To Conversate

An e-mailer goes after Andrew for, like most writers, being unwilling to write n-i-g-g-e-r:

...we have to use the word, not the various dodges: The N-Word, n------, whatever. In Adventures of Huckleberry Finn, it's "nigger Jim," not "African-American Jim" or "n-word Jim" or "n------ Jim" or "ni**er Jim." While in-group/out-group sensitivity should always apply in any serious discussion of prejudice and America (I would never use the word in casual conversation), we cannot stoop to such typographical dodges. It's an ugly word, but when its ugliness is the point, why dance around it with asterisks? 

A parallel: you believe in showing photos of the actual carnage war causes, dead men, women and children. This word is the linguistic equivalent of that, and when the psychological carnage caused by slurs like "faggot" and "nigger" are the very subject of your discourse, use the word.

Before I move on, I want to state--as I have before--that "nigger" is not an ugly word. I don't want to get sidetracked, but I think black people make beautiful--if ironic--use of it. ( I am particularly partial to the iconic, "Nigger, what?") Anyway, here's Andrew's response:

This is indeed almost my only act of squeamishness on this page. The reason? The word is bound up with this country's history of slavery. It is very hard to use it directly without giving some small breath of life to that evil. This is not a matter of proper use, just a very gut feeling on my part. And yes, I give it more weight than "faggot." We were tormented and destroyed from our souls outward for centuries; but we weren't as a class actually enslaved (although, of course, many slaves were also gay).

I respect this, and generally respect the motivations of white people who don't say the word. But I think, at some point, this really should end. I also think that point is now. Let me be honest--like many African-Americans, I recoil a bit whenever I hear a white person say "nigger" in any situation, and any setting. It's the hurt of an ancient wound. But I actually recoil more at all the profound, escapist variations--n**ger or "n-word" or whatever. The old hurt is still there--I know what they're referring to--but it's compounded by a sense that I am, evidently, someone who lacks the rudiments of critical thinking.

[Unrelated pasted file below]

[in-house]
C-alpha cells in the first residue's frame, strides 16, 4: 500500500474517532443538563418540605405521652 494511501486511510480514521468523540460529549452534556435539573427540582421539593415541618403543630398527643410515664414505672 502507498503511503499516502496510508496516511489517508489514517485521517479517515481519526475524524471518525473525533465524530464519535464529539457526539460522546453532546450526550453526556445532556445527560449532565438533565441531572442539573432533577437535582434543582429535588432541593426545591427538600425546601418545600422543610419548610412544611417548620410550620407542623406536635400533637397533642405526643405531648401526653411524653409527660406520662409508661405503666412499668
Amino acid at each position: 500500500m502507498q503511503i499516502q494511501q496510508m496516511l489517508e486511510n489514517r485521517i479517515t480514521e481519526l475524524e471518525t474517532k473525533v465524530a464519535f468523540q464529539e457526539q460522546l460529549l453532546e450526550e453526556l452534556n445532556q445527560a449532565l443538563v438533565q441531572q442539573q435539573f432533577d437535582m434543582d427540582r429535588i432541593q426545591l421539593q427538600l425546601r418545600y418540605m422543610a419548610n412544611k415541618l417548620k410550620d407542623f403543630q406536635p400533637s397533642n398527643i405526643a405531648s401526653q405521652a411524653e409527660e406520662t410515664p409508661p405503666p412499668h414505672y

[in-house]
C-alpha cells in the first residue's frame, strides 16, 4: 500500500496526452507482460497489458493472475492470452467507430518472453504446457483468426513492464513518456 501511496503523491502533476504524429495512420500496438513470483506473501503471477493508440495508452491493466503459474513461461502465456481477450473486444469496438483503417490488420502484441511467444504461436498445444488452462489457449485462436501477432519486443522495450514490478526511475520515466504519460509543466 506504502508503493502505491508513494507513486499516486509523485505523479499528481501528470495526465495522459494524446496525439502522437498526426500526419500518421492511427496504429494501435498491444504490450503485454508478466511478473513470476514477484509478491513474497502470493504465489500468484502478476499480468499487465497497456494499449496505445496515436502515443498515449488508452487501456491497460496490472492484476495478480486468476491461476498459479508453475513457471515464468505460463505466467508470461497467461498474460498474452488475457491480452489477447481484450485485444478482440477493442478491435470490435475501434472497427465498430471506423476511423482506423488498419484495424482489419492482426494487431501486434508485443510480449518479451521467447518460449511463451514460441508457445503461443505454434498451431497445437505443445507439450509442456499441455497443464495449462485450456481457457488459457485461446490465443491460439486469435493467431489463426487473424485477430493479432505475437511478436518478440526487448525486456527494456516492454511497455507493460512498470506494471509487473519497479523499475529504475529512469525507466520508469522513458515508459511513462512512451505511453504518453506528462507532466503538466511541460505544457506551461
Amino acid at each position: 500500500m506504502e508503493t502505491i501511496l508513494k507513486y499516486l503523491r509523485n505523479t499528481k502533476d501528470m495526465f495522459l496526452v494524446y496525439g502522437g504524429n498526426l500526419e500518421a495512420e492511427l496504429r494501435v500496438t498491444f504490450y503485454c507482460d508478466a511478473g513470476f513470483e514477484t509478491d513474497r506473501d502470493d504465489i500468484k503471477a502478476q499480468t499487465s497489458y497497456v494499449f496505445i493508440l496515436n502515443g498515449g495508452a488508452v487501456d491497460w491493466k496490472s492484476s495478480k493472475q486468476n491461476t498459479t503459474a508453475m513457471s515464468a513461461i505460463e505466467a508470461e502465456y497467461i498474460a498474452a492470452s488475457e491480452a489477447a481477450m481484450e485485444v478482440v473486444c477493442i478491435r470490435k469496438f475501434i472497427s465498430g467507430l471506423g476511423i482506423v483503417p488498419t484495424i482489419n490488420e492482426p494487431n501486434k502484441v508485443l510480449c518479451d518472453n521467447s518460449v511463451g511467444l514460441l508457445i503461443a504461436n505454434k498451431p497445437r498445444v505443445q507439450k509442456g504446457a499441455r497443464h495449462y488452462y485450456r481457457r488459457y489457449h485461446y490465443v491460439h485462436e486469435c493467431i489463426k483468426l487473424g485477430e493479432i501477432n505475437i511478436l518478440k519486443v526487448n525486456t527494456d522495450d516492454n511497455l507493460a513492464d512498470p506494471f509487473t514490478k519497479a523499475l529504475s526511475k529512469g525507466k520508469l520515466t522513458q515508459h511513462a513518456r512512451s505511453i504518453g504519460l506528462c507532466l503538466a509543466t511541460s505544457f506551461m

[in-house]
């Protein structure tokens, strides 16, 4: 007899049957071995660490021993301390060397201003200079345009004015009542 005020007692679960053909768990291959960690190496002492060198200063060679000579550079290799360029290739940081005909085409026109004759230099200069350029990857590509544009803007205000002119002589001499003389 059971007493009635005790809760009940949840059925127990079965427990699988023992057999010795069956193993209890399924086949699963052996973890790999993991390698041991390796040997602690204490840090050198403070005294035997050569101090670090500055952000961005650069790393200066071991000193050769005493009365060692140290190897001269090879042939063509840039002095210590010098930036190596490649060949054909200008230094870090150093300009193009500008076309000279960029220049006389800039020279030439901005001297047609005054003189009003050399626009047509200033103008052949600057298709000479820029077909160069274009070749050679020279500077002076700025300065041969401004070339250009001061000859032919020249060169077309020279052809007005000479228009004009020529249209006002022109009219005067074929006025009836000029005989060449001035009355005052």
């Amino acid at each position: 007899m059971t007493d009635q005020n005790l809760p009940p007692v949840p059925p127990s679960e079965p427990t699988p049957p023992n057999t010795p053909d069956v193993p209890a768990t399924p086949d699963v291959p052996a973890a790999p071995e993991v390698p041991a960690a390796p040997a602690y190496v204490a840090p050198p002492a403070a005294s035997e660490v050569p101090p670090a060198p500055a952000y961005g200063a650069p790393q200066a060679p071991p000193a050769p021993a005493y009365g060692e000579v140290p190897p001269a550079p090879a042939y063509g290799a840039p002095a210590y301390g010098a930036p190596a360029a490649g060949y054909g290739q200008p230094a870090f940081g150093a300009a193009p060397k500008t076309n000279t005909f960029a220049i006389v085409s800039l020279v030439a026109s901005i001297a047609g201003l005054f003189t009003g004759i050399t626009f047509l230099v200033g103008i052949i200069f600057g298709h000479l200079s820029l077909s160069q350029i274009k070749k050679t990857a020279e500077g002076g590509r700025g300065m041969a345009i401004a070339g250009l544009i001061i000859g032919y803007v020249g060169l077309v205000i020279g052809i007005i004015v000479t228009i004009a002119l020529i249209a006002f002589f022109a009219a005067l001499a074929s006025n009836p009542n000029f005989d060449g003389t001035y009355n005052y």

A significant part of understanding language, is understanding the context it's used in. The chair of a meeting, is not the same as the chair in your living room. Moreover, "You motherfucker!" is not "You're a motherfucker," is not "He called you a motherfucker," is not "That's my motherfucker, right there." The last is collegial and complementary, and works, at least in part, by irony. The same is true when black people use nigger, as a positive descriptive. It works because of a kind of intra-group irony.

I would not lobby for white people using such irony, anymore than I'd lobby for my right to positively describe a gay man as a faggot, or compliment a woman by calling her a bitch. I can't justify that by pointing out that gay men and women use those words, anymore than I can justify calling some a woman on the street "honey" because her husband calls her that. Words depend on relationships. My departed grandmother used to call my father "Billy." I would sooner call the coroner than call my Pops "Billy."

But that's about how words are used, and not a total ban. At some point we have to start accepting that black people have the critical faculties to distinguish between someone trying to insult us ("Niggers go home!") and someone trying to describe something to us ("The sign said "Niggers go home!") I actually believe that a lot of black people are already there.

I pulled this out because I've noticed commenters using "the N-word" or "N***r." I don't want to speak for other black folks, but I find it grating. I think, like so much in life, common sense will light the way.